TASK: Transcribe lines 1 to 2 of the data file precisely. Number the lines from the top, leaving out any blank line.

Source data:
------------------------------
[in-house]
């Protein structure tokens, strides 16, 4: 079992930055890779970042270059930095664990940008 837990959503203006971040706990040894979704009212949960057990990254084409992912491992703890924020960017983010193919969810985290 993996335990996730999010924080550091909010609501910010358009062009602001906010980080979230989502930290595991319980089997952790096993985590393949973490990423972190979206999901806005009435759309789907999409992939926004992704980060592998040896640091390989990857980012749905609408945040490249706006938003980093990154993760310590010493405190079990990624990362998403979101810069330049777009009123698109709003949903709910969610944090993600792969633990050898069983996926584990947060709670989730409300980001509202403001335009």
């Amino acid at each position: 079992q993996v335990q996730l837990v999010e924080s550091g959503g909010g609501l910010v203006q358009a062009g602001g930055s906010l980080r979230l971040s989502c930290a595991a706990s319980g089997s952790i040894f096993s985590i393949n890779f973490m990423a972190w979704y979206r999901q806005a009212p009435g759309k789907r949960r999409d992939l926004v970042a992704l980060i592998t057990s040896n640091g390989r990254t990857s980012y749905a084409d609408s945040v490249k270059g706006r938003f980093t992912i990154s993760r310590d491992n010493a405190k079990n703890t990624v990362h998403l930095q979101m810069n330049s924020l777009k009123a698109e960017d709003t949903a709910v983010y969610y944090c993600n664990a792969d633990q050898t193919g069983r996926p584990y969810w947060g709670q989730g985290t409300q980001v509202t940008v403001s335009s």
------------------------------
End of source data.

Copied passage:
[in-house]
């Protein structure tokens, strides 16, 4: 079992930055890779970042270059930095664990940008 837990959503203006971040706990040894979704009212949960057990990254084409992912491992703890924020960017983010193919969810985290 993996335990996730999010924080550091909010609501910010358009062009602001906010980080979230989502930290595991319980089997952790096993985590393949973490990423972190979206999901806005009435759309789907999409992939926004992704980060592998040896640091390989990857980012749905609408945040490249706006938003980093990154993760310590010493405190079990990624990362998403979101810069330049777009009123698109709003949903709910969610944090993600792969633990050898069983996926584990947060709670989730409300980001509202403001335009």